frednz: ... We are about to upgrade our cable broadband to either 50Mbps or 100Mbps. We do quite a lot of high definition video streaming and we wonder whether it's worth paying the extra $10 per month to get 100Mbps instead of 50Mbps? ...


The current peak congestion problem effects both 50/2 and 100/10Mbps cable broadband, in terms of downstream speeds:

Click to see full size

(click to view)

These problems will hopefully be fixed in August-September.

Upstream speeds have NOT been affected -  so if upstream speed is important to you, go for the 100/10Mbps plan.


Thanks for this information, it's useful to know that upstream speeds have not been affected by congestion problems.

Regards
Fred

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  # 1345866 17-Jul-2015 00:26
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frednz:
michaelmurfy:
frednz:
freitasm: I am waiting for October. Fibre will be available here then, via Spark. Tonight's impossible to watch anything on streaming services. If things don't get fixed by September, I am seriously considering moving to Spark. And I have been with cable for more than 15 years. It's got seriously bad in the last eight months.


Thanks for your reply. If you are able to access Fibre via Spark, I was told by a Vodafone Rep that you would also be able to get Fibre via Vodafone. So, is there any reason why Spark Fibre broadband would be better than Vodafone Fibre broadband?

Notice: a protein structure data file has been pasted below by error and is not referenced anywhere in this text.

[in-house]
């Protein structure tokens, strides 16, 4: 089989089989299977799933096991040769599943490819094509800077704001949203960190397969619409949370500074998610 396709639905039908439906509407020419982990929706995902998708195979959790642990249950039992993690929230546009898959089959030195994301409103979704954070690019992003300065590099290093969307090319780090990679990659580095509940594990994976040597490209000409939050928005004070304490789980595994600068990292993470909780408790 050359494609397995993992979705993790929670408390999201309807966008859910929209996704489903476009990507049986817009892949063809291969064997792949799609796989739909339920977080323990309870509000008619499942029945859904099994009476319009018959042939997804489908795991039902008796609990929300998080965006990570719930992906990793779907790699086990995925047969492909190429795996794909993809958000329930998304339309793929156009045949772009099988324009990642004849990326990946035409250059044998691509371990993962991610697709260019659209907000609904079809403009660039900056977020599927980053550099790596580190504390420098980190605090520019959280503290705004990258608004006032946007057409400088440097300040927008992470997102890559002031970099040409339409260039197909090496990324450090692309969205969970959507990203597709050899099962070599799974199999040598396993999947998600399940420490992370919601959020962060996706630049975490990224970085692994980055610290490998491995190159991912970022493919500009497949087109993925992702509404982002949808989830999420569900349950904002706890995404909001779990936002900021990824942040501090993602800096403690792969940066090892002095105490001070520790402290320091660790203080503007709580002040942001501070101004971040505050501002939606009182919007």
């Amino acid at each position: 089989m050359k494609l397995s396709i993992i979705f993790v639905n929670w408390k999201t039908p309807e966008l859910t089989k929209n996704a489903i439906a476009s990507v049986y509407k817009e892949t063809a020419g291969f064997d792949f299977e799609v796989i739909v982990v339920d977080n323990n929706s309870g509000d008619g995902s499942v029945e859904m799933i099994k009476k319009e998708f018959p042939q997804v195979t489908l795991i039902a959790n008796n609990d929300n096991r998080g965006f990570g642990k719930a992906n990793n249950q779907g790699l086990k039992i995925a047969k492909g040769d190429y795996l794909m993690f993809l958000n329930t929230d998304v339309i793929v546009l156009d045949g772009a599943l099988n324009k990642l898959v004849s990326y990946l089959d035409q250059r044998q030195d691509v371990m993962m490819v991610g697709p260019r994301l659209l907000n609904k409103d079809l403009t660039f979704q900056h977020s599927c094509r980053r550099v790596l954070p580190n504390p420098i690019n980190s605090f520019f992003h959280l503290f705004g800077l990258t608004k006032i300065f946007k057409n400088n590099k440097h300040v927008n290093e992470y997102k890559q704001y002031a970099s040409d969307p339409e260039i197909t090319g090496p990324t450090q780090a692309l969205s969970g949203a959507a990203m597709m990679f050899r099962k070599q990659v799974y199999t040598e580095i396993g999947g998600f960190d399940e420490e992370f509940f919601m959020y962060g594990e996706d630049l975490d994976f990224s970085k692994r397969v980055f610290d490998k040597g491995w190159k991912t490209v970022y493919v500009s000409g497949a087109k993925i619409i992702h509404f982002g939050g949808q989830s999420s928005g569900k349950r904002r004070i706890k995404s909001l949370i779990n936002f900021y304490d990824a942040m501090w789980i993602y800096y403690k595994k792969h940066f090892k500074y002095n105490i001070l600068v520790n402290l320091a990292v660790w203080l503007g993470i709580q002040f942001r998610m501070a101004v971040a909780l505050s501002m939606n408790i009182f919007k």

Regards
Fred


Vodafone don't offer UFB in areas where there is cable so if you're in a cable build area and want UFB you need to switch ISP's.

Spark / Snap are 2 of the most constant providers in terms of speed on UFB. I'm personally on Snap, been with Spark on UFB at my previous house and found them both excellent, just went with Snap for their 200/200 plan.


Thanks for pointing out that Vodafone don't offer Fibre in areas where there is cable. This was discussed, for example, here:

http://www.geekzone.co.nz/forums.asp?forumid=40&topicid=151705&page_no=3

On the above page, a reply from Vodafone on 8 September 2014 said this:

"Graemeh is correct - if your address can be serviced with cable, we prefer to go with cable, as we own and operate the network. If it can't get cable, any other access method - ADSL, VDSL, or fibre - is fair game.

Sounds like the sales rep may have been a little confused. If they had submitted a fibre order for a cable address, it would likely have been rejected."

It's interesting that the words "we PREFER to go with cable" were used, perhaps leaving some possibility that fibre could be used in areas where there is cable? Because this post was in September 2014, I wonder if this policy is still currently in force?

Regards
Fred